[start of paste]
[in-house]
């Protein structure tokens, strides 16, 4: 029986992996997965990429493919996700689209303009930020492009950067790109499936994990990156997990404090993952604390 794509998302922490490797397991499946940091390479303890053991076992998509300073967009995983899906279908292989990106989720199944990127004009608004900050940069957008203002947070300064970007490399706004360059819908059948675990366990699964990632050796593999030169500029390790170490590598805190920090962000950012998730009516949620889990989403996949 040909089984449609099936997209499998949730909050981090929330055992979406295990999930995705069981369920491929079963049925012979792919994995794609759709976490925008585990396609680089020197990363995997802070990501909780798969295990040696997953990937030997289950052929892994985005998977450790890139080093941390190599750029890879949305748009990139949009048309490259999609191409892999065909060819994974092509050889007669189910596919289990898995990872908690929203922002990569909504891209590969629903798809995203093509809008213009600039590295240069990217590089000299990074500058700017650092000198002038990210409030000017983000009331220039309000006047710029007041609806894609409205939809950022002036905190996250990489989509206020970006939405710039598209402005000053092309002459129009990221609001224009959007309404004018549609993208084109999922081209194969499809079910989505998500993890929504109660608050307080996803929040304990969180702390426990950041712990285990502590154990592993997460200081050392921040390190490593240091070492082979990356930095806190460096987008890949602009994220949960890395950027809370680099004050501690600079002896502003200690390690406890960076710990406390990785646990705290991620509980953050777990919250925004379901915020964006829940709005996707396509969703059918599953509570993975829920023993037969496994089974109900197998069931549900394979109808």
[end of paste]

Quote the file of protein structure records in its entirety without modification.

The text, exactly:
[in-house]
């Protein structure tokens, strides 16, 4: 029986992996997965990429493919996700689209303009930020492009950067790109499936994990990156997990404090993952604390 794509998302922490490797397991499946940091390479303890053991076992998509300073967009995983899906279908292989990106989720199944990127004009608004900050940069957008203002947070300064970007490399706004360059819908059948675990366990699964990632050796593999030169500029390790170490590598805190920090962000950012998730009516949620889990989403996949 040909089984449609099936997209499998949730909050981090929330055992979406295990999930995705069981369920491929079963049925012979792919994995794609759709976490925008585990396609680089020197990363995997802070990501909780798969295990040696997953990937030997289950052929892994985005998977450790890139080093941390190599750029890879949305748009990139949009048309490259999609191409892999065909060819994974092509050889007669189910596919289990898995990872908690929203922002990569909504891209590969629903798809995203093509809008213009600039590295240069990217590089000299990074500058700017650092000198002038990210409030000017983000009331220039309000006047710029007041609806894609409205939809950022002036905190996250990489989509206020970006939405710039598209402005000053092309002459129009990221609001224009959007309404004018549609993208084109999922081209194969499809079910989505998500993890929504109660608050307080996803929040304990969180702390426990950041712990285990502590154990592993997460200081050392921040390190490593240091070492082979990356930095806190460096987008890949602009994220949960890395950027809370680099004050501690600079002896502003200690390690406890960076710990406390990785646990705290991620509980953050777990919250925004379901915020964006829940709005996707396509969703059918599953509570993975829920023993037969496994089974109900197998069931549900394979109808």